When we talk about spectrum, we’re talking about the channels and frequencies used to transmit signals to your phone, your tablet, your TV or any wireless device.

Both established companies and startups have long vied for access to these public airwaves, which are a precious national resource. Mobile phone companies, radio and TV broadcasters, satellite operators, Wi-Fi networks, first responders and private companies with their own radio systems all use different swaths of spectrum.

While broadcasters and mobile phone companies have government-issued licenses for certain portions of the airwaves, other swaths are open, meaning that any company can develop a product —like a cordless home phone, Bluetooth headset, baby monitor or remote control — that utilizes this open space without any need for a government license.

Broadcasters and mobile phone companies have licenses for most of the best spectrum. But advances in technology have made it possible for all of us to access the airwaves through community networks, Wi-Fi signals, innovative new devices and other more localized access points.

As new technology enables more efficient spectrum use, freed-up airwaves can be used to provide high-speed internet access. They have the potential to unleash the mobile Web, bridge the digital divide and provide universal, affordable internet access for all Americans.

To help the next generation of wireless technology take root, we need to ensure that spectrum held by companies like AT&T and Verizon is put to use in the public interest — and we need to make more spectrum available outside these companies’ control.


Blog Posts

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Press Releases

  • Free Press Praises the FCC for Recognizing the Vital Importance of Unlicensed Spectrum

    August 6, 2015
    WASHINGTON — On Thursday the Federal Communications Commission voted on several items pertaining to next year’s Mobile Broadband Incentive Auction. Pursuant to the auction, the FCC will allow broadcasters to sell valuable spectrum, which will then be repurposed for mobile use. Today’s rules will also make more spectrum available for unlicensed uses, like Wi-Fi, in the post-auction TV band.
  • Record-Breaking Spectrum Auction Disproves Industry's Title II Fears

    January 29, 2015
    WASHINGTON — The Federal Communications Commission's auction of AWS-3 airwaves closed on Thursday after fetching a record-breaking $44.9 billion in bids. While the federal agency has yet to announce the winners of the auction, bidders included the nation's largest wireless carriers.
  • Free Press Action Fund Testifies in Senate: Give Wireless Users More Control

    February 26, 2014

    WASHINGTON — Free Press Action Fund Policy Director Matt Wood will testify before Congress today that the little competition that exists in the U.S. wireless market is a result of smart intervention from antitrust authorities and the Federal Communications Commission. 

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  • Six Priorities for the Wheeler FCC

    As Chairman Tom Wheeler and Commissioner Michael O’Rielly arrive at the Federal Communications Commission, they face historic challenges and opportunities to shape the ways we connect and communicate for decades to come.

    Here’s how the FCC should ensure that our public network and public airwaves provide better choices and more voices — by maintaining universal communications service, increasing media diversity, supporting local news and emphasizing political transparency.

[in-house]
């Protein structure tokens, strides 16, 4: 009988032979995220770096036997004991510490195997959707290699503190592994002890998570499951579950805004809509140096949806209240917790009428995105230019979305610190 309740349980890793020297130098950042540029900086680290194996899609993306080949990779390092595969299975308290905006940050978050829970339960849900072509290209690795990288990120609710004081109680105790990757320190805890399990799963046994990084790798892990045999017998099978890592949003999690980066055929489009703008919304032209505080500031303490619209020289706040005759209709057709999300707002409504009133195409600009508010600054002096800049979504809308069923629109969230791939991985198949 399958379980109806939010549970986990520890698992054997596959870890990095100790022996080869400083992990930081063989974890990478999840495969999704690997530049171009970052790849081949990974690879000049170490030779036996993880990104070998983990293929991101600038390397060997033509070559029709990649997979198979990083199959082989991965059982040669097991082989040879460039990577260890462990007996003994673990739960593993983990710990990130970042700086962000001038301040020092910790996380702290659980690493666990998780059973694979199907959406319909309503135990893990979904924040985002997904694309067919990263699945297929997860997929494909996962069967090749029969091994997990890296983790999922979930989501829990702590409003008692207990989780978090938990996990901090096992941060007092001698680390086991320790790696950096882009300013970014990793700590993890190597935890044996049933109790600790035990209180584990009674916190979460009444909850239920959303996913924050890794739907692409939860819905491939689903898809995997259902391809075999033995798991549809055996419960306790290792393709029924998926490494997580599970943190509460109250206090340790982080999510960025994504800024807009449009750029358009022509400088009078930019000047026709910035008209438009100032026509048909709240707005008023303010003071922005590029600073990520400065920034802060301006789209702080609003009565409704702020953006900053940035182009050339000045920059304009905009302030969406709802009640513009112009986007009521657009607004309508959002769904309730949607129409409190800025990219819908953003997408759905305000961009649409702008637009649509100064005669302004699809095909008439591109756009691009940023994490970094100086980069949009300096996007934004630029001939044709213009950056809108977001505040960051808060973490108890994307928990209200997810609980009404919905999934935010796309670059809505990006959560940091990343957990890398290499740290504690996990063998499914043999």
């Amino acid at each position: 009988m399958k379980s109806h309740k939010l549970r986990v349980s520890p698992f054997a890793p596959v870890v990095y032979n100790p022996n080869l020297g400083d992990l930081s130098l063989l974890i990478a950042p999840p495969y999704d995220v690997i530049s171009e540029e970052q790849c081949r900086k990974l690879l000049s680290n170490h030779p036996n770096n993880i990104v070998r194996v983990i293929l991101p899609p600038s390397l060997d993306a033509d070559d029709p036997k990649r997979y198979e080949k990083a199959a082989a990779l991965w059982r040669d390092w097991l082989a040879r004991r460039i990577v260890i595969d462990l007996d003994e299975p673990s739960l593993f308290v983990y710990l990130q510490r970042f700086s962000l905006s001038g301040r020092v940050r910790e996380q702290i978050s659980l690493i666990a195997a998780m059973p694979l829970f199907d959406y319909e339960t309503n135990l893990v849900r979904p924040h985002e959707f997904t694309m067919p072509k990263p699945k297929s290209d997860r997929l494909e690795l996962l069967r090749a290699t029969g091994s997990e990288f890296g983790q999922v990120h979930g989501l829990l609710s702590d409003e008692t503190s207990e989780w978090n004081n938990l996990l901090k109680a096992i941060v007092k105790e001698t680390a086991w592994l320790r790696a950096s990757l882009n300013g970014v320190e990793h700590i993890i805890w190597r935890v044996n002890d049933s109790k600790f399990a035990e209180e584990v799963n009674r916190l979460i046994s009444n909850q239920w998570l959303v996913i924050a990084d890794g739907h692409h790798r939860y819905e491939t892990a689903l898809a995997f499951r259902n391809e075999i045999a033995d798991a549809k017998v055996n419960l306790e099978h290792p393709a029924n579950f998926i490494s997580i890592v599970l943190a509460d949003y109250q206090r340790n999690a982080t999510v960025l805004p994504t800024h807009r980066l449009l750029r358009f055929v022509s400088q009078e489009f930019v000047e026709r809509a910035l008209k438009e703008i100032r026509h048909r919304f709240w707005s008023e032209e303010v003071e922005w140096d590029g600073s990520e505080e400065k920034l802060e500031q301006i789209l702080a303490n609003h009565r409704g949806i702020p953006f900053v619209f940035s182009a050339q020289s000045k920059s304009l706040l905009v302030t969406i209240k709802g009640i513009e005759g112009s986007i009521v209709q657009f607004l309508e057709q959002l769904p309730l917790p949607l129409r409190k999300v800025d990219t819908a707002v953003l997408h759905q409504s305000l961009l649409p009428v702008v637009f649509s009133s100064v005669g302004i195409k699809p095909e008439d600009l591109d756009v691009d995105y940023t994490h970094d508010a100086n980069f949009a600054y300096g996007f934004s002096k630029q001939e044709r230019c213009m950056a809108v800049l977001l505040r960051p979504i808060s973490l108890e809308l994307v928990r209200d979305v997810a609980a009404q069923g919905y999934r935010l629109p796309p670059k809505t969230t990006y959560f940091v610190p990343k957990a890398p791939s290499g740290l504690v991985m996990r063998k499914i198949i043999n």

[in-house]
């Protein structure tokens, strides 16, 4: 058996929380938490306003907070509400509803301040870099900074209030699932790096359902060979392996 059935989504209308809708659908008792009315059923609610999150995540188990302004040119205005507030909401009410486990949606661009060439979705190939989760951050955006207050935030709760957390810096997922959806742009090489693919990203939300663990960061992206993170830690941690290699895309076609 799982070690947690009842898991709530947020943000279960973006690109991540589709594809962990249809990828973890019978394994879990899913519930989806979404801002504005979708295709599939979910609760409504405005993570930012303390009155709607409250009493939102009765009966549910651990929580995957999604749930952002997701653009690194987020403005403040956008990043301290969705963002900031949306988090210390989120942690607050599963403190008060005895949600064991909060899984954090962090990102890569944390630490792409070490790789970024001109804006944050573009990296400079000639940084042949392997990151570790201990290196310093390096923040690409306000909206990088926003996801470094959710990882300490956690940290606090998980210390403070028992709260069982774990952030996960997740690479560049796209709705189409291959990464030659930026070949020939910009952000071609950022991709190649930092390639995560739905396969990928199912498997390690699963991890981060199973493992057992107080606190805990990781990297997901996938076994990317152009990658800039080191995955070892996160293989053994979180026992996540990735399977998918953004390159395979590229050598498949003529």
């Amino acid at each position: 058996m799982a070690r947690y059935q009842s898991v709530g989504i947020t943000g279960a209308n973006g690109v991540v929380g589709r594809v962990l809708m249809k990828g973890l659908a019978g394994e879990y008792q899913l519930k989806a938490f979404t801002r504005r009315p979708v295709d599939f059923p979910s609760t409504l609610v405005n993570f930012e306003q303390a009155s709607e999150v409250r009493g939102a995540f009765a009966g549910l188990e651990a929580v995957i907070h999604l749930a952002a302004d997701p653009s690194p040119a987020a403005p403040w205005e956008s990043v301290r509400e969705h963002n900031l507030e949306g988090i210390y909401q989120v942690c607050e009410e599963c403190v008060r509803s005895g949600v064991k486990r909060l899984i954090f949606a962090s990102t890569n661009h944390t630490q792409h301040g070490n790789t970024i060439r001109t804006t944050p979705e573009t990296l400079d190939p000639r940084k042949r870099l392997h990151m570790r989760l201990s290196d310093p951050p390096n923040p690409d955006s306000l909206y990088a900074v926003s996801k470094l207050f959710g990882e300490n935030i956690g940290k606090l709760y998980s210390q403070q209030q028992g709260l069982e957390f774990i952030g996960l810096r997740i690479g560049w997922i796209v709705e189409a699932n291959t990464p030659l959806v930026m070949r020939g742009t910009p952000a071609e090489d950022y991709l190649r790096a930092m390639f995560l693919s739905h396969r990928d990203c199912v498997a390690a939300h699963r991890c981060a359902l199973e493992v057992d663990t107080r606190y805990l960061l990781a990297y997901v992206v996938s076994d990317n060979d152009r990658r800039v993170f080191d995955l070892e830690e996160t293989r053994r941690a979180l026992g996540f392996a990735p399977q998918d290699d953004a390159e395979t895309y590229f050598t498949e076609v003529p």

November 6, 2013
  • Public Interest Incentive Auction Letter

    Free Press, National Hispanic Media Coalition, the Open Technology Institute at New America Foundation, Public Knowledge and Writers Guild of America West sent a letter to members of the House Energy and Commerce Committee to urge the Committee to ensure that all providers have a meaningful chance to participate in the upcoming spectrum auctions.

    July 23, 2013
  • FCC Should Foster Public Benefits of Spectrum

    In these reply comments, Free Press and others urge the FCC to promote meaningful choice in the wireless market by ensuring full 700 MHz Band interoperability.
    July 23, 2012
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News from Around the Web

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  • Broadband

    Access to high-speed internet service — also known as broadband — is a basic public necessity, just like water or electricity.

    Yet despite its importance, broadband access in the United States is far from universal. Millions of Americans still stand on the wrong side of the digital divide, unable to tap into the political, economic and social resources of the internet.

  • Cable

    Two decades ago, something unusual happened.

    Consumers were irate about their cable bills, which were increasing at nearly three times the rate of inflation. And Congress actually did something — adopting in overwhelmingly bipartisan fashion the 1992 Cable Act. The law resulted in lower cable bills, saving consumers $3 billion in just over a year’s time.

  • Cybersecurity

    Our right to private communications is a cornerstone of American democracy. But with heightened awareness in the aftermath of the 9/11 terrorist attacks, technological advances have continued allowing the government to expand its reach into our private lives via electronic surveillance and data-mining programs. New laws and policies introduced in the last decade have eroded our civil liberties online.

    Congress has a poor track record when it comes to cybersecurity legislation. The bills introduced so far give the government way too much power to intrude on our privacy online.

People + Policy

= Positive Change for the Public Good

people + policy = Positive Change for the Public Good